Putting a reader inside a story is nothing new for journalists. That’s part of the job description. You’re the witness. You’re the reporter. You’re the proxy for the person who’s not there. You use the tools and tricks of the trade to help them see the events as you’ve reported them.
But what if one of those tools helped to actually put the reader in the middle of the story, so they could see events unfold around them? That would be kind of a cool thing, right?
That’s one of the promises of Oculus Rift, a three-dimensional, immersive, virtual-reality technology being tested by Gannett Digital.
To access the Oculus Rift experience, a viewer dons a headset that contains a smartphone-sized screen that takes up the entire field of vision. Motion tracking and an accelerometer are incorporated into the headset, so as the viewer moves, the image projected on the screen moves with them.
“The total effect is that when you’re viewing an experience, the experience is all around you,” said Anthony DeBarros, director of Interactive Applications at Gannett Digital. “It’s as if you’ve stepped inside of a world. If you move your head to look up in the experience you’re looking up. If you look to the left or right, in the experience you’re looking left or right.”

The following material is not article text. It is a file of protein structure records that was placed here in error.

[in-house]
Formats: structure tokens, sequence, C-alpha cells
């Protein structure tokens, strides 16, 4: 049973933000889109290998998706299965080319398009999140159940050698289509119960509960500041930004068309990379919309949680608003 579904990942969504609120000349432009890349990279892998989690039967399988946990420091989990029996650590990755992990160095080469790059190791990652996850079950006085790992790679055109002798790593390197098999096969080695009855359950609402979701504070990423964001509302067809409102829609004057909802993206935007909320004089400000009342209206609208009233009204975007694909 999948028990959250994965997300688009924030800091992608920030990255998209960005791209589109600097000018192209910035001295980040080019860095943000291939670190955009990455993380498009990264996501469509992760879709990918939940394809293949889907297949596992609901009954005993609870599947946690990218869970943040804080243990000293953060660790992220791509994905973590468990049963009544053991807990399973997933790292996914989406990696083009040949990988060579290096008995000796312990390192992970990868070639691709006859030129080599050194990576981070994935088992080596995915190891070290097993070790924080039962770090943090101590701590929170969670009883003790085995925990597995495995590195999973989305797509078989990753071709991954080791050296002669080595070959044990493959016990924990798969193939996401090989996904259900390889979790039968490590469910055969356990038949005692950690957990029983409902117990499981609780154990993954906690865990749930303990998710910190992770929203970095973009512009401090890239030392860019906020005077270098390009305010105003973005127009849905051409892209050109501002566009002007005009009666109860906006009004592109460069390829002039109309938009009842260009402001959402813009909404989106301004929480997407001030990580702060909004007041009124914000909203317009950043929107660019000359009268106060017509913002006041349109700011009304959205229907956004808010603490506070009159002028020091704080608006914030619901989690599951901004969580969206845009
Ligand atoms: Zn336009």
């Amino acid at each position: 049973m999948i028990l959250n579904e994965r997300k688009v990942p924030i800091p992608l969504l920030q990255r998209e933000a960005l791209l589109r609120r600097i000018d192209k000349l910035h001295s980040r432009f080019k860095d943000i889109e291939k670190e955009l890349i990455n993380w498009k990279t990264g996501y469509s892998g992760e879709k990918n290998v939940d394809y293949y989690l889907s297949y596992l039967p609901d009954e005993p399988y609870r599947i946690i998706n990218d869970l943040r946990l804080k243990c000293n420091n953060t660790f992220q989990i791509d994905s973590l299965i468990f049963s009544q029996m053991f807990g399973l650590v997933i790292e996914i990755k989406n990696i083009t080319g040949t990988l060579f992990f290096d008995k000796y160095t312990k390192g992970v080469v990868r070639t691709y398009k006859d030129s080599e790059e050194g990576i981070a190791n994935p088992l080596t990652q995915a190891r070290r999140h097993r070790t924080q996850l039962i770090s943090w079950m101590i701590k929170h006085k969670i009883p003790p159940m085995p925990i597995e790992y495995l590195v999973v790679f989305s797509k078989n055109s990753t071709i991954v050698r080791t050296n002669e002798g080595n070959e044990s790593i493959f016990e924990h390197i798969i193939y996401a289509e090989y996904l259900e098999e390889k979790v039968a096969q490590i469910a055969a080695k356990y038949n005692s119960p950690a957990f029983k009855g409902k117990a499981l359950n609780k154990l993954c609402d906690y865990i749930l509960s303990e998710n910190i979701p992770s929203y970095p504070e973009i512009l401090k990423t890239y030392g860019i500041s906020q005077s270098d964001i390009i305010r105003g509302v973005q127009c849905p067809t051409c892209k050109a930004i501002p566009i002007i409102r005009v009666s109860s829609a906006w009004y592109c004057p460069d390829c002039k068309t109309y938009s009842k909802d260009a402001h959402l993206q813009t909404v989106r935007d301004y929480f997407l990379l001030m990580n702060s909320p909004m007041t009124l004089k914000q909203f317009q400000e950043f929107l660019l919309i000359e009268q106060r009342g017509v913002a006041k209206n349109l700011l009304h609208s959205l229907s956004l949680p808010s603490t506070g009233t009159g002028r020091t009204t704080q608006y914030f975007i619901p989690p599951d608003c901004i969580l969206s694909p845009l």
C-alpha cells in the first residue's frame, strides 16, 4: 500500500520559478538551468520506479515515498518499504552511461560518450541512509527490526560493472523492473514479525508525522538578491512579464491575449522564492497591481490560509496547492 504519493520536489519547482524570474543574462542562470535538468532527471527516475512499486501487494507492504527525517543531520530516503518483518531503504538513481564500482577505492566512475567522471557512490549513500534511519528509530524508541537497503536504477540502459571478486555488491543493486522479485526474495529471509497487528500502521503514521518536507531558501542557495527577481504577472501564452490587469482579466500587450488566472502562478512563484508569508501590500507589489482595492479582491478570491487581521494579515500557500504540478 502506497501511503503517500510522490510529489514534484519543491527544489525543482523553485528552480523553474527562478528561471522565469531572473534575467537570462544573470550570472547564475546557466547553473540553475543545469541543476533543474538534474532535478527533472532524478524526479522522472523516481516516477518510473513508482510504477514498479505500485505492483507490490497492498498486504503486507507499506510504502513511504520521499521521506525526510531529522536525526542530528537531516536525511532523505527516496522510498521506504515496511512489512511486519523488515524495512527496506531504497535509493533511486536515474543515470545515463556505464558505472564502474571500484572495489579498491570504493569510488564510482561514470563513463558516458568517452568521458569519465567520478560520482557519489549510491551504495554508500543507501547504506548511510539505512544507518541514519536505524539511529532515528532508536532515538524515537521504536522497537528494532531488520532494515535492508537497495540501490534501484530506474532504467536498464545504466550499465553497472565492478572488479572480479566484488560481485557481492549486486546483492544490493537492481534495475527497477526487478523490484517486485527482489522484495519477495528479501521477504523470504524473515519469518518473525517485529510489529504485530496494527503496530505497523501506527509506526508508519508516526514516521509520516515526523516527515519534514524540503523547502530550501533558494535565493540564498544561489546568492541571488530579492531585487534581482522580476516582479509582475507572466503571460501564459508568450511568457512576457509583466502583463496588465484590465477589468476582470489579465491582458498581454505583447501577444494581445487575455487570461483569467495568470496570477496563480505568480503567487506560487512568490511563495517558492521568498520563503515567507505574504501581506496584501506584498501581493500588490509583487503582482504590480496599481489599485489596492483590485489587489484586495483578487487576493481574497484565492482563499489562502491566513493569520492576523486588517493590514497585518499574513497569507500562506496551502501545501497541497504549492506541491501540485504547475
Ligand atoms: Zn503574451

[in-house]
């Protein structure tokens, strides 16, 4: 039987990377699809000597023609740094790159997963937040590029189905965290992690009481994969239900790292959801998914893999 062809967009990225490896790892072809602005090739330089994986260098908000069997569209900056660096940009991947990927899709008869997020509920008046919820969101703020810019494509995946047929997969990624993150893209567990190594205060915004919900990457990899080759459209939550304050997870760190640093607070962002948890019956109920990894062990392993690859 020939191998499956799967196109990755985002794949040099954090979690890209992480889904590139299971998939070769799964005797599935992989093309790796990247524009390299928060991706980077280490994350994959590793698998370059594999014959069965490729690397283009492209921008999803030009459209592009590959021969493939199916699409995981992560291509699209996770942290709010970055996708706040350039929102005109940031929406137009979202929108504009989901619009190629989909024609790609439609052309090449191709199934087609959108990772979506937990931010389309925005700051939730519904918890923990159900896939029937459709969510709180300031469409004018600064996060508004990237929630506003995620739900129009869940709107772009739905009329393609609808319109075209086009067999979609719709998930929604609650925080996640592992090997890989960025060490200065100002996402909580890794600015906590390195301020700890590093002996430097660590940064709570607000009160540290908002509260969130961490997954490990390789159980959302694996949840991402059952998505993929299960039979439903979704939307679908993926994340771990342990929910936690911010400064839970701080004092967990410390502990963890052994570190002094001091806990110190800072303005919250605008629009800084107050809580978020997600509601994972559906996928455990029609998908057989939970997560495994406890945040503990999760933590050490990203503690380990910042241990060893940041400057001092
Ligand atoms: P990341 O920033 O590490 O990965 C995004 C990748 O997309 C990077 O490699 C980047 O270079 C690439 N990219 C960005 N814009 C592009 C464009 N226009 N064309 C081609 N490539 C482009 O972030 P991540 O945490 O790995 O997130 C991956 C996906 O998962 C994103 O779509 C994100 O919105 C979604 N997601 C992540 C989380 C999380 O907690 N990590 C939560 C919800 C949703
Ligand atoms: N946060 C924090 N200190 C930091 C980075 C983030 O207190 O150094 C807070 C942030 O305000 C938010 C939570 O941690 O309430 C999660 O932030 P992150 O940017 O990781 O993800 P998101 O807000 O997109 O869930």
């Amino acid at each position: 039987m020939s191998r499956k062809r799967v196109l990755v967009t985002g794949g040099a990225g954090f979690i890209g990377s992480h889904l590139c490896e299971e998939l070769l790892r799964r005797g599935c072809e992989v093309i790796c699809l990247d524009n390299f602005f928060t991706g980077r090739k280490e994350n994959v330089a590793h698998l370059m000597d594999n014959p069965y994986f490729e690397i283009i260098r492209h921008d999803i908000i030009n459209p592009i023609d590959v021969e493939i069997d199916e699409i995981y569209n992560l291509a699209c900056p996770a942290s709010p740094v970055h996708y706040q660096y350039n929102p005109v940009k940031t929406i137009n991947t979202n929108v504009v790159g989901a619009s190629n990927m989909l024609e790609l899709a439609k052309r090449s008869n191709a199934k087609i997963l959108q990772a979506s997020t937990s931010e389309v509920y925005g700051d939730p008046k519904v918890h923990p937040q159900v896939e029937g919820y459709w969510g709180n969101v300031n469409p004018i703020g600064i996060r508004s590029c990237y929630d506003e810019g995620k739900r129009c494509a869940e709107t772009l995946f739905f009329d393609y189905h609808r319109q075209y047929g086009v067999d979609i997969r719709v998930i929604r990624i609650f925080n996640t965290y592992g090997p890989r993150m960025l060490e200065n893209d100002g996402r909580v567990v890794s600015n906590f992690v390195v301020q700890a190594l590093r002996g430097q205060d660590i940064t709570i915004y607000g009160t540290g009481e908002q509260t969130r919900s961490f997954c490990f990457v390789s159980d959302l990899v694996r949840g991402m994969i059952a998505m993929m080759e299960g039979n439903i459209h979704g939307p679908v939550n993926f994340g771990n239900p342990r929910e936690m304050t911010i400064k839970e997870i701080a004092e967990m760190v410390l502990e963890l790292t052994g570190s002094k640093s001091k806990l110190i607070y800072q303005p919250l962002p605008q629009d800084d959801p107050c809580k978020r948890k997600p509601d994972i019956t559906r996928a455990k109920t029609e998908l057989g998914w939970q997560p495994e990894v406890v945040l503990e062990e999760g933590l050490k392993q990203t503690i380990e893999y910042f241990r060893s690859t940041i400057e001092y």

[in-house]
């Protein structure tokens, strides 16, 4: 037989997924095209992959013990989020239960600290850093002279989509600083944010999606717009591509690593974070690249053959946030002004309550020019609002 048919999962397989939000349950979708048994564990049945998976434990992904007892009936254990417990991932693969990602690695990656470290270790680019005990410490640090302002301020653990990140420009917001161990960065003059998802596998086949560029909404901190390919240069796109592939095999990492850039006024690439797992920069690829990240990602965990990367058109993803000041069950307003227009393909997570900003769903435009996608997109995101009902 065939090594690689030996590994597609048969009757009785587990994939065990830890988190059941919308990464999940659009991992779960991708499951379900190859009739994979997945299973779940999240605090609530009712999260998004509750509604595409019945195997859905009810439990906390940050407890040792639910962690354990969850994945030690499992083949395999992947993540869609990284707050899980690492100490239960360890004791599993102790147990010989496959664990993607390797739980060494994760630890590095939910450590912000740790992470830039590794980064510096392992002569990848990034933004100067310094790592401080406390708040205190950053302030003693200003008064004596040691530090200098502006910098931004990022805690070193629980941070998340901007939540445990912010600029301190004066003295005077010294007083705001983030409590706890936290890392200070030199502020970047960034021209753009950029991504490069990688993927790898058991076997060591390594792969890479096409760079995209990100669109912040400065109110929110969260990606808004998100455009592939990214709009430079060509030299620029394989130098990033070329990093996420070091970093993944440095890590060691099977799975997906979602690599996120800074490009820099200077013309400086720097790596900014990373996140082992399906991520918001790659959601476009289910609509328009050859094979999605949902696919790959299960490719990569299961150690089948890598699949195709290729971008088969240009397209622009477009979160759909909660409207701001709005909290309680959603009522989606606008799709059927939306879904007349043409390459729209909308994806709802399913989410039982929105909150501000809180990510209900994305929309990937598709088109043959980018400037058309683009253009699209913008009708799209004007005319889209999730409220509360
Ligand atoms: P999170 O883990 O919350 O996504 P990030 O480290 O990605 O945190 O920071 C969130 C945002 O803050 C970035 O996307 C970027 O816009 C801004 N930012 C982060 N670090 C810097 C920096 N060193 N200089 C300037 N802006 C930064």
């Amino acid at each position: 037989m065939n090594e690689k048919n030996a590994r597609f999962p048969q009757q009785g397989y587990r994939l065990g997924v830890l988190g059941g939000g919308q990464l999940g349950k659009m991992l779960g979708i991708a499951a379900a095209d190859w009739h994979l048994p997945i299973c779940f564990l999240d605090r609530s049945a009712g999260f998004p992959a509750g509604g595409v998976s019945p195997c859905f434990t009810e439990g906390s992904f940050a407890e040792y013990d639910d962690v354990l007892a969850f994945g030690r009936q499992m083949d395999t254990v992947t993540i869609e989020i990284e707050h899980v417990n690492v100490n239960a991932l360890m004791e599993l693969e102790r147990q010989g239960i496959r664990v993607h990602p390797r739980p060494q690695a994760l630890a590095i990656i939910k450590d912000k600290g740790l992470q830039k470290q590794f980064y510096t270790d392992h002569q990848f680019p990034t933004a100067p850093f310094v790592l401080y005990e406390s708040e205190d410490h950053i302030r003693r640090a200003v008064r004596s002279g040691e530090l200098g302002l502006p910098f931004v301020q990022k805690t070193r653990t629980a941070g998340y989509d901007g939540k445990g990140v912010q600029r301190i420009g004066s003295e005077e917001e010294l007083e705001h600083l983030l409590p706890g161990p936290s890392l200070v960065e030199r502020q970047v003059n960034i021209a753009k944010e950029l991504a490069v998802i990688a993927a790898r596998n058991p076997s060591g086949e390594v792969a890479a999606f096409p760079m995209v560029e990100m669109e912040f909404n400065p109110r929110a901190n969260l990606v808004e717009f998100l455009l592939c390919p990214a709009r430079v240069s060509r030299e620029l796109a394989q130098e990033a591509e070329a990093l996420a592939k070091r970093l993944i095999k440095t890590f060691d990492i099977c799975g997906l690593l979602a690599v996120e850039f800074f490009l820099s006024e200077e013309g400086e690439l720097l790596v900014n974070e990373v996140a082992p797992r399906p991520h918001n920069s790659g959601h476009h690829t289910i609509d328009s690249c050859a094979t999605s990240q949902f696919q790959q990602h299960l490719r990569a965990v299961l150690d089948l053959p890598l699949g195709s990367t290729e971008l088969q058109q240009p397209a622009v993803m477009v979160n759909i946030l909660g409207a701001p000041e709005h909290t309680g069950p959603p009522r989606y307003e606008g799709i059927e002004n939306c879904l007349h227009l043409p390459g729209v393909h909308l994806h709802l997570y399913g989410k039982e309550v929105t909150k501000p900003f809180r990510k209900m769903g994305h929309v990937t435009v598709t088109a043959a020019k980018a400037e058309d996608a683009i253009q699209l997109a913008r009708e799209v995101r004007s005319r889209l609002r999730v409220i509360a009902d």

The experience DeBarros is describing should be understandable to anyone who’s played a 3-D video game. Oculus Rift and similar technologies are the next step in immersive storytelling within the gaming realm. Big companies like Facebook and Sony are investing heavily in developing the technology.
But, journalists may have a hard time seeing the practical application for reporting the news.
“Most of the early interest in this has come from the gaming world, and that’s to be expected, because something that’s so immersive and so interactive is going to naturally lend itself very well to existing gaming environments,” DeBarros said. “But once you start to get an understanding of what the technology does, it’s not very hard to be able to set aside the whole idea of gaming and start to think about, ‘Well, what are the other applications for this?'”
DeBarros and his team at Gannett took the journalistic plunge last summer with Harvest of Change, a project they developed with The Des Moines Register. Rather than telling a whizz-bang story with video-game like visuals, they chose a visually mundane — though journalistically important — story to tell about the current state of family farming in Iowa.
“What we do as journalists is really all about telling stories,” DeBarros said. “Traditionally, as writers, as photographers, as builders of interactive applications, the thing that we try to do is bring our readers or bring our viewers into the story. We either do that with very good descriptive writing or we do it with well-produced audio and video or we do it with interactive applications that let people dive into the data. Virtual reality is just simply an extension of those kinds of storytelling tools. It’s another medium that journalists could make use of to tell stories.”
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